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of Lafontaine's brain, every feature in his poetry; Lafontaine himself would have been amazed, could he have read the book, to find himself credited with aims and purposes of which he in reality had not the faintest conception when he wrote his fables, to hear himself proclaimed to be the representative and mirror of his time, to discover, finally, that he owed his achievements, not to his own genius and abilities, but to the united co-operation of all the conditions and circumstances in the midst of which he lived.
That every human being is born with certain tendencies peculiar to his race, which guide his thoughts and actions; that all his ideas and his deeds, whether good or evil, are to be traced to these innate tendencies, as a river to its sources,—these are the views which Taine, since his Lafontaine début, has ever and everywhere asserted, maintained, and, according to his own conviction, established.
Established! yes, that is the crucial point. As a rule it is admitted that the critic can do no more than express his own opinion. He fulfils his duty when he carefully studies his subject and deals with it dispassionately and as impartially as possible. More is not, and cannot be, demanded from him. Every critic judges according to his circumstances, his experiences, his degree of culture, his fancy, his prejudices, expectations, and sympathies; hence each single criticism remains in every respect an expression of individual opinion. If a criticism commends itself to a majority of men as true and just, it is adopted ; but it is not necessarily competent to establish the real worth or worthlessness of the subject under discussion. Quite different are Taine's views of criticism. He deems it possible to bring certainty into criticism; he insists upon endowing criticism, like physics and mathematics, with the fixedness of scientific formulæ, hedging it round with irrefragable dogmas. His point of view is that criticism must no longer be unreliable, its results no longer fluctuating. At the age of five-and-twenty he springs, a modern Pallas, into literature, ready aimed at all points with a critical system, a philosophy, and last, not least, a style of his own. All that he has more minutely developed in the course of several decades is already to be found in his maiden work on Lafontaine. The novelty of the theories, as well as the fresh, forcible, vivacious style of the
young doctor won him many friends among the public. Nothing venture, nothing have. - It was not long before another opportunity offered of making his voice heard and applying his theories afresh. In the year 1854 the French Academy offered a prize for the best essay on Livy. The life of the historian was to be related, the circumstances under which he wrote, and the principles according to which he planned his history, were to be discussed, and his place in the ranks of historians was to be determined. None of the essays sent in was considered worthy of the prize, but Taine's was pronounced the best; only the stricture was added, that it betrayed 'a deficiency in seriousness and in admiration for the brilliant name and the genius of the distinguished man whom he had to criticise. Taine re-wrote his paper, sent it in again, and this time obtained the prize. Villemain, as spokesman of the Committee of Adjudicators, commended the work in the highest terms, though he was not in harmony with the contents, and said: "We feel bound to congratulate the author on this creditable début on the territory of classical learning, and only wish that we may find similar competitors for all our other offers of prizes, and that we may have such teachers in our schools;' a sarcastic allusion which drew a gentle smile from the dignified Immortals.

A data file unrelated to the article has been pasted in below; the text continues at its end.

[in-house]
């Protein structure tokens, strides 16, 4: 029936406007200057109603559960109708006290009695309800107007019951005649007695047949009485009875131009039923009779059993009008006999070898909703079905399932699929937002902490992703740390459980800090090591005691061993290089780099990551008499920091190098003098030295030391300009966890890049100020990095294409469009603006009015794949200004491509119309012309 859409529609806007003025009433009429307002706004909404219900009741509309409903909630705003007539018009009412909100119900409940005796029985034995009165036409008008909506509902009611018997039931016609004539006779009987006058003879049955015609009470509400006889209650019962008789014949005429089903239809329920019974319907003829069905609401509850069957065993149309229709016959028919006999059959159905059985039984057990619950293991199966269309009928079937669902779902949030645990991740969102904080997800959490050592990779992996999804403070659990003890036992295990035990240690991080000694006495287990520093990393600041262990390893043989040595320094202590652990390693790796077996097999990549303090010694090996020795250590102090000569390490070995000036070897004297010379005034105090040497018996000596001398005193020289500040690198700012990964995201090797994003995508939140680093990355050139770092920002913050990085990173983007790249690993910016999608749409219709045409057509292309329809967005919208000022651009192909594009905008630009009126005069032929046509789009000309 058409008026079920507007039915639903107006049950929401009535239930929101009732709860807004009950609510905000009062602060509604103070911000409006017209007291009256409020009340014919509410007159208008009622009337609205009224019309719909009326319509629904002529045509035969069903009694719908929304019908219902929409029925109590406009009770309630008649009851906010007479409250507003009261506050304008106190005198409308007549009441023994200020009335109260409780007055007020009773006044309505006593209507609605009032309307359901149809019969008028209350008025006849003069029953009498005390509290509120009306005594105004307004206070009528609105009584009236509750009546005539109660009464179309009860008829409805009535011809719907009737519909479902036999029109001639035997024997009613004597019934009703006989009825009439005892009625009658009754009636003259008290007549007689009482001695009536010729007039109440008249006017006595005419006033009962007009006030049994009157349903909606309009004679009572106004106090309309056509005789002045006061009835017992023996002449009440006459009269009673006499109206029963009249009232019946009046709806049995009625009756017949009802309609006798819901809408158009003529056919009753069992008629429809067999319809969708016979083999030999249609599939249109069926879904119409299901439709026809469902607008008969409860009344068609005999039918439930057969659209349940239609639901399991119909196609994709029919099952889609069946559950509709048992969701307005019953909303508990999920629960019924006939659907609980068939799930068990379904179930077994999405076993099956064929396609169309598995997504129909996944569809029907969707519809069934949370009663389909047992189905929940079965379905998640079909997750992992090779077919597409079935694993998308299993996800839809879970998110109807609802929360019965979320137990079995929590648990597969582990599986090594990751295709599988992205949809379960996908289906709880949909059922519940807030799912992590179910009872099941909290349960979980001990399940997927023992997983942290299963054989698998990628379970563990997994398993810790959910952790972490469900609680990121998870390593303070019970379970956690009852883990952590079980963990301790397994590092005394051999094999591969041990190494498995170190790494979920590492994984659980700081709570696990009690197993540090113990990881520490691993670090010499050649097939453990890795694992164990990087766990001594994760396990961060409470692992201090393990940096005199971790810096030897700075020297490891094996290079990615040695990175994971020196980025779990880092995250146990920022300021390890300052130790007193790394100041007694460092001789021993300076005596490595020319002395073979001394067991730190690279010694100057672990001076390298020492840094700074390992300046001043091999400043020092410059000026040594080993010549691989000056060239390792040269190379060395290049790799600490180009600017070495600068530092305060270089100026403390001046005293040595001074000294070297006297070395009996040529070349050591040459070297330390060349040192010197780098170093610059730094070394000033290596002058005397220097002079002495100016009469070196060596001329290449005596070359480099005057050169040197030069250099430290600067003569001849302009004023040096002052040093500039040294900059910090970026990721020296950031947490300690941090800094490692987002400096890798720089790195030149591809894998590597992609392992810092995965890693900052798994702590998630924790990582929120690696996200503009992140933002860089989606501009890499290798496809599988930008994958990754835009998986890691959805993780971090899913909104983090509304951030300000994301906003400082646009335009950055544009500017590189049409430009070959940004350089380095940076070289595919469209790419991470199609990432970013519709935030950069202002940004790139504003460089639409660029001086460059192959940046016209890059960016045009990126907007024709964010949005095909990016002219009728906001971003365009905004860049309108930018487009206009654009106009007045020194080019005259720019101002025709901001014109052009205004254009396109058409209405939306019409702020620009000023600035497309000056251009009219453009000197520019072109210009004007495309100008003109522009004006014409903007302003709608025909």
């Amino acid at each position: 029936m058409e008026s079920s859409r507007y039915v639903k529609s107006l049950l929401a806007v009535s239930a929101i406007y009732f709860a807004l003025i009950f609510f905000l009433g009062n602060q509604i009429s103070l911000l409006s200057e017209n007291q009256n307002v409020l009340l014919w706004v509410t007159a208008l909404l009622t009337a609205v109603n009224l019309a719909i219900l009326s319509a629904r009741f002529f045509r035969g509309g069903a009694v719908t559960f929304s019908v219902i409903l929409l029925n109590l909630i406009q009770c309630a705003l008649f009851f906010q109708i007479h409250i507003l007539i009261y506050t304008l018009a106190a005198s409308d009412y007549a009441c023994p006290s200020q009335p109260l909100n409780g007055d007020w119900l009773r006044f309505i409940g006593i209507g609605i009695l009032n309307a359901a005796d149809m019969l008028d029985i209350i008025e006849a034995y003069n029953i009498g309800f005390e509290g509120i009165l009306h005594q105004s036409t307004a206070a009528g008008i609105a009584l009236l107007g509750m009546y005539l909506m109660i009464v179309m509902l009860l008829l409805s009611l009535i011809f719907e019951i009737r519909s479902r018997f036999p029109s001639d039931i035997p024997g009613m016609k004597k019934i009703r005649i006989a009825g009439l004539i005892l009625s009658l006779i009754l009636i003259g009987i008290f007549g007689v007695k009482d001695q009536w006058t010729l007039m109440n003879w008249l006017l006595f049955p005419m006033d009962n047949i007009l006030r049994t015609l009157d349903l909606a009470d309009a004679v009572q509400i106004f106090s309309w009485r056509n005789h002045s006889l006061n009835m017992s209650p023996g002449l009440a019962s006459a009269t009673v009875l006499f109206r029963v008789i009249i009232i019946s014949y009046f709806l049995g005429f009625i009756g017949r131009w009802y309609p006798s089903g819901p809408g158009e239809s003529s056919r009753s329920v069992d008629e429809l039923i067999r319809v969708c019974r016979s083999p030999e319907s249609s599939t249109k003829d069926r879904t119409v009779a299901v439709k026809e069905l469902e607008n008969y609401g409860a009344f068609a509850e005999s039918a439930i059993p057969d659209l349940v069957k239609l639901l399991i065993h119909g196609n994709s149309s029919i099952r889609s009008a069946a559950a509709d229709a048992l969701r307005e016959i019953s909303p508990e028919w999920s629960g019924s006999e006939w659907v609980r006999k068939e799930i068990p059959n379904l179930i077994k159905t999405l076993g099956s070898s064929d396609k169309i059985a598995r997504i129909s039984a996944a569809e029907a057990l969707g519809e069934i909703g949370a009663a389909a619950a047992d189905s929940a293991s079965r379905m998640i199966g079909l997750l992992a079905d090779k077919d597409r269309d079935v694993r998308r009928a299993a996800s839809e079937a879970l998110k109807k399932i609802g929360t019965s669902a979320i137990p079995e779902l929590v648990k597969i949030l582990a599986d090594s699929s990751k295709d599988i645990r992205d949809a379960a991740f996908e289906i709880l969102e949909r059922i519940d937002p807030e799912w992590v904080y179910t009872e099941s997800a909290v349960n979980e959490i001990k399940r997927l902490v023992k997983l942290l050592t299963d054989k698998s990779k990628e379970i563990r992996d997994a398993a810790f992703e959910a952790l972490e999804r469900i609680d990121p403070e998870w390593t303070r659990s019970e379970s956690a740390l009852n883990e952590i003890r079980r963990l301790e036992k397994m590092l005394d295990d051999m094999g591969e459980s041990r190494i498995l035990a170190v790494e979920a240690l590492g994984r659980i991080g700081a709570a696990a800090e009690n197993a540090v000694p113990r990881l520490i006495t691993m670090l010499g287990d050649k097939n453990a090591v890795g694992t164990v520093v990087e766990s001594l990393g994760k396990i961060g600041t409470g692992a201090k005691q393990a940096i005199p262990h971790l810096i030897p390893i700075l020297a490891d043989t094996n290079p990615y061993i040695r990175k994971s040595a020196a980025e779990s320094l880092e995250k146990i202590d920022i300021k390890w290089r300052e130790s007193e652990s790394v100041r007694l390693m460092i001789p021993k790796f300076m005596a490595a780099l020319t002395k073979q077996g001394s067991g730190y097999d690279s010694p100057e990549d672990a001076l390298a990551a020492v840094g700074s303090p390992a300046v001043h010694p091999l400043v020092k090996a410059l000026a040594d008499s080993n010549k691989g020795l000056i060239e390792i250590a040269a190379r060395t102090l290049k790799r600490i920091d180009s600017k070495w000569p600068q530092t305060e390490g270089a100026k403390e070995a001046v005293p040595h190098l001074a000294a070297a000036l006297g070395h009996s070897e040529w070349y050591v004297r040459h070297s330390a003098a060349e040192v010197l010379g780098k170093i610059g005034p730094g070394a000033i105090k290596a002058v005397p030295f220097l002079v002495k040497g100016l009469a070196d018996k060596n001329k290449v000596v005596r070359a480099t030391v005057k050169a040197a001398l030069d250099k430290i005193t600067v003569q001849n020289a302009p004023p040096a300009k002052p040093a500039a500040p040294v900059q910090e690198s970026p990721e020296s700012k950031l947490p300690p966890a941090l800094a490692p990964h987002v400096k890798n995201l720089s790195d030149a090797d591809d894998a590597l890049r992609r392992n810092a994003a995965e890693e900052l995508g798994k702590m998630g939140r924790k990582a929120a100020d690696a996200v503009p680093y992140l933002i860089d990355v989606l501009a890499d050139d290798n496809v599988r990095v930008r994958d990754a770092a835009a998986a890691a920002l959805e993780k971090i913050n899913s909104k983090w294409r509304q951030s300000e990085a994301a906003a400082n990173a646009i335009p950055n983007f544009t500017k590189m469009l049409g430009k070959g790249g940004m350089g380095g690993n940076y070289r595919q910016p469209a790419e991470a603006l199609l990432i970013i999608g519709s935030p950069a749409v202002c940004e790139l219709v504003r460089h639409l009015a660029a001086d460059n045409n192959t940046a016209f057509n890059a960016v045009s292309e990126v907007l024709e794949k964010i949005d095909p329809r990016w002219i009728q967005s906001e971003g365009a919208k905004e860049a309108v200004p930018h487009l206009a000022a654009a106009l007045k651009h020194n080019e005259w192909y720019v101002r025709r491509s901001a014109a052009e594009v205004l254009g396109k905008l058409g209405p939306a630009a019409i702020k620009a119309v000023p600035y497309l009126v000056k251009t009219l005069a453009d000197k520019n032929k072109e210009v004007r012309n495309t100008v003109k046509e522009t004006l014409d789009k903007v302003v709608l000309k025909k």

The happy author published his prize essay under the title of Essai sur Tite-Live, with a preface which was an unpleasant surprise to some of the members of the Academy, and made them wish it were possible to retract their eulogiums and distinctions. In it Taine pushed farther the consequences of his new theories. He maintained with Spinoza that the relation of man to nature is not that of an imperium in imperio, but that of a part to the whole; that the mind of man is, like the outer world, subject to laws; that a dominant principle regulates the thoughts and urges on the human machine irresistibly and inevitably. In a word, our author regards man as a 'walking theorem.' Naturally he was charged with denying freedom of will and being a fatalist. His opponents also, and not unreasonably, pointed out the necessary irreconcilability of the ideas represented by two such different names as Livy and Spinoza, and showed how paradoxical it was to cite the writings of the Roman historian in support of the philosophical speculations of the Dutch Jew. But paradox is Taine's element. As to the book itself, it was received with universal applause. The reading public sympathised as little with the author's speculations concerning the historian as with those on Lafontaine, but they appreciated the undeniable merits of both works. Taine contends that the birthplace and mode of life of Livy, the time in which he lived, the events of which he was witness, the direction of his taste and of his studies—that all these co-operated to make him an "oratorical historian.' The want of method in the arrangement of his great work, the sentiments expressed in it, the prevailing tone and style, the frequency of the speeches occurring in it—all these things are adduced by Taine in support of his hypothesis, and he goes so far as to assert this to be incontestable certainty. Now everyone will allow that the surrounding circumstances,' which Taine makes the foundation of his deductions respecting Lafontaine, Livy, and others--time, place, conditions of life, &c.—are valuable and weighty factors in forming a decision about individuals and peoples ; but nobody can allow them to constitute infallible certainty in questions of criticism, least of all when we are discussing persons and races long gone by, and whose surrounding circumstances ’ we have not before our eyes, but are obliged